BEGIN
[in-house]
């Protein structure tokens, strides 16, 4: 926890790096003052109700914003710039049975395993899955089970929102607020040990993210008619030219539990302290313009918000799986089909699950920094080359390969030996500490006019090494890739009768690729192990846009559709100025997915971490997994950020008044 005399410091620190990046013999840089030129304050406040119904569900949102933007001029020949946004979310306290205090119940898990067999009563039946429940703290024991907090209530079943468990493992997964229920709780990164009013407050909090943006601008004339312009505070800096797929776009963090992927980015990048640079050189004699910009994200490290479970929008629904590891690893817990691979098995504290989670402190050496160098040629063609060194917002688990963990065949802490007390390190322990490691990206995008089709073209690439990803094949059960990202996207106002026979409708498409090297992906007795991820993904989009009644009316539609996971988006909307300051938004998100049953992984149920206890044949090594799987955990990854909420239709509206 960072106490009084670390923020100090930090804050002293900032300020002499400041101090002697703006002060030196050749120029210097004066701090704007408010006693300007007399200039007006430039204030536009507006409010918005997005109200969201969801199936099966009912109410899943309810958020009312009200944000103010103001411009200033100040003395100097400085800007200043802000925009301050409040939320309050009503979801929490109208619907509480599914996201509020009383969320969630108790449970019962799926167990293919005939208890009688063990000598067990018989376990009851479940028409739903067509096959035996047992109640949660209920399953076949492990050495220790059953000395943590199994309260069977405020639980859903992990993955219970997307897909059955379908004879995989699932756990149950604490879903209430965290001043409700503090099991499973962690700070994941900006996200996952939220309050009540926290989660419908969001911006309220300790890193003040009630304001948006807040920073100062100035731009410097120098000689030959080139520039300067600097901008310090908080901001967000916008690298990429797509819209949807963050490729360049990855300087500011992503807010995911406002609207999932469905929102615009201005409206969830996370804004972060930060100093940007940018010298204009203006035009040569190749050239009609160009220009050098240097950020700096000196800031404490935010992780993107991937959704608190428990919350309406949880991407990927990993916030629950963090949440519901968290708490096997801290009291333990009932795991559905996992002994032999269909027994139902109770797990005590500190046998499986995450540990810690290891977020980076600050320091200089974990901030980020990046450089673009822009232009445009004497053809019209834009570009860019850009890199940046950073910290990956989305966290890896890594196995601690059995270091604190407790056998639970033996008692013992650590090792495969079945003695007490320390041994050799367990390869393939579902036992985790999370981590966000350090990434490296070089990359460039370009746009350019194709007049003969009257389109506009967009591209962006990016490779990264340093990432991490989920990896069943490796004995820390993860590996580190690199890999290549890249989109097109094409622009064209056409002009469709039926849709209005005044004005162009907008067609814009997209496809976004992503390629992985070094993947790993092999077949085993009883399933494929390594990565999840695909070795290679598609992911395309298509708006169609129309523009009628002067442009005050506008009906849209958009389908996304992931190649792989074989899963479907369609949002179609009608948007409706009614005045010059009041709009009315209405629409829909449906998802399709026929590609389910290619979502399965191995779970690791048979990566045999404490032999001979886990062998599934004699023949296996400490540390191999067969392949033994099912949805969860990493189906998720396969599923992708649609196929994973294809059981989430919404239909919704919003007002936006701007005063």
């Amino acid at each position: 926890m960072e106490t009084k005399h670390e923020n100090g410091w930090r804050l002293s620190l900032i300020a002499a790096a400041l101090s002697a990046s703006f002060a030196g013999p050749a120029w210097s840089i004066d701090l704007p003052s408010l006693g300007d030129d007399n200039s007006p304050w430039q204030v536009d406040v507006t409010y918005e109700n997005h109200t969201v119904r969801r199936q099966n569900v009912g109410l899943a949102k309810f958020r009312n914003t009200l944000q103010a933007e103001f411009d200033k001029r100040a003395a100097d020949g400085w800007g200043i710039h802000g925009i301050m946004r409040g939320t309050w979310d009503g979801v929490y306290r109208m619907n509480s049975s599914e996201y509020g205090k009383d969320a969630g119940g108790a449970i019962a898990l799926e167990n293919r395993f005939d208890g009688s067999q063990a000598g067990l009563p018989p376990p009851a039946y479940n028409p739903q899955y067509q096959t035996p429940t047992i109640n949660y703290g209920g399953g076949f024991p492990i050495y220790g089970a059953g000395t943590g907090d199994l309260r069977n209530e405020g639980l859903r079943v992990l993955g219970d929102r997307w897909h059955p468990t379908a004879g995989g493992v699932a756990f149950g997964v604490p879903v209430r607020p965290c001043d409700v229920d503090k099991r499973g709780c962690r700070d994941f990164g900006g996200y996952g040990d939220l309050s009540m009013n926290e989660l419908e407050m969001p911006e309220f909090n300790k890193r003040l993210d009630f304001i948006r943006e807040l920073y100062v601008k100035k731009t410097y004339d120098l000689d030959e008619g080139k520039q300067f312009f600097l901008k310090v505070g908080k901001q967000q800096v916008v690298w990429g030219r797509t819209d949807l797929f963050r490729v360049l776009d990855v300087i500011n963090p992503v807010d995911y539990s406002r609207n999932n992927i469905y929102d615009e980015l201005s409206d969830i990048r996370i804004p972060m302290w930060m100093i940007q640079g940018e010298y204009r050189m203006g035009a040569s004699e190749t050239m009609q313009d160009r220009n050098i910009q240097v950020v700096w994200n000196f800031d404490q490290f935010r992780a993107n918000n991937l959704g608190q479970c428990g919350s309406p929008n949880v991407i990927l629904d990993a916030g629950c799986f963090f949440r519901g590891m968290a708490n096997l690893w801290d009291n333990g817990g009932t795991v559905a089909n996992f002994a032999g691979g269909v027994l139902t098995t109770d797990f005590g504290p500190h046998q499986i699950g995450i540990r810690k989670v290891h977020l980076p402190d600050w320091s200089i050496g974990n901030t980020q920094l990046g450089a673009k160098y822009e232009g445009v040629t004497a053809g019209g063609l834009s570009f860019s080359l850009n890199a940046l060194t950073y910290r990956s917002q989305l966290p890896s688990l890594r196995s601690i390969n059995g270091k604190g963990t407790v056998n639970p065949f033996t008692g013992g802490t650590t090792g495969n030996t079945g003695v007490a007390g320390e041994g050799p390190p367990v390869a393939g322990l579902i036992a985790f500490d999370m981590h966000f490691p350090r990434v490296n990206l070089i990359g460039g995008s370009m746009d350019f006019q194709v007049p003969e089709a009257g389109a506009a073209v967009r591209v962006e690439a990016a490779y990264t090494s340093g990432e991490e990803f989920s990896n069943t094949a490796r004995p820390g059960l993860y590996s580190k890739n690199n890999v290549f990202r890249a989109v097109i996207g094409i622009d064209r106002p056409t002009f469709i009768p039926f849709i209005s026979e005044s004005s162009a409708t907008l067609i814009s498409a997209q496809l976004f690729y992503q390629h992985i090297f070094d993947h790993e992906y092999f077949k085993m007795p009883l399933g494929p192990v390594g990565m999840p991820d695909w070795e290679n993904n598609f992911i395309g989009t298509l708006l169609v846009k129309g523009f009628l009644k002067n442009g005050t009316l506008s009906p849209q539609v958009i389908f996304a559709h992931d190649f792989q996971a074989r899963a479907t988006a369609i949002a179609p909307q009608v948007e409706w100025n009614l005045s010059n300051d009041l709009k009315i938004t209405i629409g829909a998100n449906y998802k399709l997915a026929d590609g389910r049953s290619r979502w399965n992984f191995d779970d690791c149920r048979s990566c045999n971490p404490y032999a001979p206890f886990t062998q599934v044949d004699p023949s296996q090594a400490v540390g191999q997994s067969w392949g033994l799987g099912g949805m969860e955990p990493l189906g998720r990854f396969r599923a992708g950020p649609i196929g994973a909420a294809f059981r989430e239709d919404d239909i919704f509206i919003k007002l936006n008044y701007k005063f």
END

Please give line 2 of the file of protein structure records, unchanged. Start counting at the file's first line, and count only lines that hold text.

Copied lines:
């Protein structure tokens, strides 16, 4: 926890790096003052109700914003710039049975395993899955089970929102607020040990993210008619030219539990302290313009918000799986089909699950920094080359390969030996500490006019090494890739009768690729192990846009559709100025997915971490997994950020008044 005399410091620190990046013999840089030129304050406040119904569900949102933007001029020949946004979310306290205090119940898990067999009563039946429940703290024991907090209530079943468990493992997964229920709780990164009013407050909090943006601008004339312009505070800096797929776009963090992927980015990048640079050189004699910009994200490290479970929008629904590891690893817990691979098995504290989670402190050496160098040629063609060194917002688990963990065949802490007390390190322990490691990206995008089709073209690439990803094949059960990202996207106002026979409708498409090297992906007795991820993904989009009644009316539609996971988006909307300051938004998100049953992984149920206890044949090594799987955990990854909420239709509206 960072106490009084670390923020100090930090804050002293900032300020002499400041101090002697703006002060030196050749120029210097004066701090704007408010006693300007007399200039007006430039204030536009507006409010918005997005109200969201969801199936099966009912109410899943309810958020009312009200944000103010103001411009200033100040003395100097400085800007200043802000925009301050409040939320309050009503979801929490109208619907509480599914996201509020009383969320969630108790449970019962799926167990293919005939208890009688063990000598067990018989376990009851479940028409739903067509096959035996047992109640949660209920399953076949492990050495220790059953000395943590199994309260069977405020639980859903992990993955219970997307897909059955379908004879995989699932756990149950604490879903209430965290001043409700503090099991499973962690700070994941900006996200996952939220309050009540926290989660419908969001911006309220300790890193003040009630304001948006807040920073100062100035731009410097120098000689030959080139520039300067600097901008310090908080901001967000916008690298990429797509819209949807963050490729360049990855300087500011992503807010995911406002609207999932469905929102615009201005409206969830996370804004972060930060100093940007940018010298204009203006035009040569190749050239009609160009220009050098240097950020700096000196800031404490935010992780993107991937959704608190428990919350309406949880991407990927990993916030629950963090949440519901968290708490096997801290009291333990009932795991559905996992002994032999269909027994139902109770797990005590500190046998499986995450540990810690290891977020980076600050320091200089974990901030980020990046450089673009822009232009445009004497053809019209834009570009860019850009890199940046950073910290990956989305966290890896890594196995601690059995270091604190407790056998639970033996008692013992650590090792495969079945003695007490320390041994050799367990390869393939579902036992985790999370981590966000350090990434490296070089990359460039370009746009350019194709007049003969009257389109506009967009591209962006990016490779990264340093990432991490989920990896069943490796004995820390993860590996580190690199890999290549890249989109097109094409622009064209056409002009469709039926849709209005005044004005162009907008067609814009997209496809976004992503390629992985070094993947790993092999077949085993009883399933494929390594990565999840695909070795290679598609992911395309298509708006169609129309523009009628002067442009005050506008009906849209958009389908996304992931190649792989074989899963479907369609949002179609009608948007409706009614005045010059009041709009009315209405629409829909449906998802399709026929590609389910290619979502399965191995779970690791048979990566045999404490032999001979886990062998599934004699023949296996400490540390191999067969392949033994099912949805969860990493189906998720396969599923992708649609196929994973294809059981989430919404239909919704919003007002936006701007005063």